The photo below is of Cpt. Joshua Hearn holding the hand of his little daughter, Emma, as they walk away from the Cemetery where his friend and fellow soldier, Cpt. Kyle Comfort, was laid to rest. Captain Comfort was killed in the Helmand Province of Afganistan on May 2, 2010.

This story of Captain Comfort's death in 2010 brings tears to my eyes. He reminds us of the "greatness of this generation" of soldiers.

Comfort and his troups were out on patrol. One of the privates stepped on a mine. Kyle saw it and pushed the private to safety taking the blast of the IED himself. He managed to pull himself out of the hole that has been created by the blast...crawling on his elbows because his legs were blown off. His troops said their Captian yelled, "They got my legs but I'm okay." They got him on an evacuation helicopter, but he bled to death within 15 minutes of the blast. Captian Kyle Comfort left a wife and a six month old daughter.

Looking back to 1941 when I was 18, the World War II veterans are still, to me, those idealistic, brave, vital, young soldiers who willingly went off to war after the Pearl Harbor Attack believing they were helping to maintain the safety and freedom of their families. Some were willing to serve in spite of great personal sacrifice. They were certainly a part of one of the greatest generations in our country’s history.

Four of my school friends were killed in WWII: May God bless their memory as we continue to recognize their sacrifice made in 1943 and 1944: James Homer Cook was an airplane pilot whose airplane was shot down in the South Pacific on March 17, 1944.
Quinton " Red "Cole was killed fighting the enemy in Italy on March 9, 1944. Carroll Adams was killed in Frances July 27, 1944.
J.W, Rye was gave his life in Africa on January 21, 1943.

My brother, Tom (John Thomas Baird), served in the infantry in Europe. He and his wife, Rowena, married just before he went into the Army. Rowena lived with my mother, her new mother-in-law and gave birth to their son Jack Thomas Baird while Tom was away. My brother, Jack (Jackson Irvin Baird), served in the Army Air force in the South Pacific. These are just some of the brave men whom we honor this Veteran’s Day.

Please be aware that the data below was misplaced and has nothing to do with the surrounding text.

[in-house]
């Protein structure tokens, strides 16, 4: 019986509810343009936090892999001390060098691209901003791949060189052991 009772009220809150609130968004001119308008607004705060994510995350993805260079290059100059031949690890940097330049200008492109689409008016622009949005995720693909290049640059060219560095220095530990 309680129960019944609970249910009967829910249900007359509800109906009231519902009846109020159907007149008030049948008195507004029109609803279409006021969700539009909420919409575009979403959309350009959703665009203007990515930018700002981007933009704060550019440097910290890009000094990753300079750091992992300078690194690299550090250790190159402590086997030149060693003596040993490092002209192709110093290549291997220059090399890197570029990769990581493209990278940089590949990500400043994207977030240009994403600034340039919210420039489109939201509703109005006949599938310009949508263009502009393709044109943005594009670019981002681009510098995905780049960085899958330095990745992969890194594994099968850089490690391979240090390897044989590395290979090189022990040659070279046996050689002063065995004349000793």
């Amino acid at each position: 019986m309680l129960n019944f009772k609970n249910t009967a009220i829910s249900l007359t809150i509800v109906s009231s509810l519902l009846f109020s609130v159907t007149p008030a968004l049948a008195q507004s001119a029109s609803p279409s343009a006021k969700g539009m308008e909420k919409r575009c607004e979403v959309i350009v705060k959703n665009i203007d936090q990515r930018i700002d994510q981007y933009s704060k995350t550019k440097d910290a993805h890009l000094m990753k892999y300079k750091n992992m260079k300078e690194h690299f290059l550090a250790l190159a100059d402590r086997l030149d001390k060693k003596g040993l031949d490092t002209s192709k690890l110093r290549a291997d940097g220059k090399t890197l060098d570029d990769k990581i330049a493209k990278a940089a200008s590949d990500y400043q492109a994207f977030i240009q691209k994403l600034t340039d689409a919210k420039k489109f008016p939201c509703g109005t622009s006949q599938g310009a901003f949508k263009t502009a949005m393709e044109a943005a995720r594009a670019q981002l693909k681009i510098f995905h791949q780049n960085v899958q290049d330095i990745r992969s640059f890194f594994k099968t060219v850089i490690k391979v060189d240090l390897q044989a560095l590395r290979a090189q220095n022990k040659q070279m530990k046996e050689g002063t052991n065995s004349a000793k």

When President Roosevelt came on the radio early Sunday morning December 7, 1941 and announced that the Japanese had bombed Pearl Harbor, life in the towns and cities of America was forever changed. I vividly remember the terror and anxiety I felt. We’d never before been in war in my lifetime. No one knew what might be next, so days were filled with fear and uncertainty. We were afraid that our mainland would be bombed next.

In the days, weeks, and months that followed, the entire population rallied around the president and our national leadership. Patriotism was strong. Citizens supported whatever the president felt should be done.

The immediate response of our nation to the bombing of Pearl Harbor was somewhat like the national response to the events of September 11, 2001, when everyone pulled together and supported one another. This kind of public response lasted until th end of the war in August of 1945.

We were all uncertain what would happen next and wondered how our individual lives were going to be impacted. Winning the war seemed to be the only focus of the entire population.

Soon the military draft was begun. Women were never drafted, but many volunteered to serve in the WACS and WAVES. Able-bodied young men were eager to sign up. It was the right and patriotic thing to do. They felt a desire, a need, and an obligation to protect their families and their country from threat and to insure our way of life.

My husband Charles got a low draft number. However, before his number came up and he could be drafted, Charles, like many others, opted to volunteer instead so that he could choose his branch of service.

In 1943 Charles and three of his buddies from his hometown chose the Marines, Grover Foster, Charlie Miller and Roy Gunnell. The four of them were sent to Cherry Point, NC. Later they were stationed in San Diego. Charlie Miller was wounded in the battle of Iwo Jima. Although he did live to come home , Charlie was never well again.

These young fathers joined countless others giving years of their lives for the good of their country.

When we learned that Charles was to be shipped to the South Pacific without a furlough, I went out to be with him in San Diego. It was four day train ride crowded with soldiers.

Soon after I arrived at the Marine base, I came down with Scarlet Fever and was quarantined for 21 days in the Naval Hospital. The only way Charles and I saw each other was when he came out to the hospital and sat on a ledge outside my room and talked throught the window. Charles first assignment overseas was in the South Pacific in the Caroline Islands.

Back at home, food and gasoline were in short supply because the nation’s resources were going toward the war effort. The government issued ration books to citizens who then had to use the coupons to get supplies such as sugar and gasoline.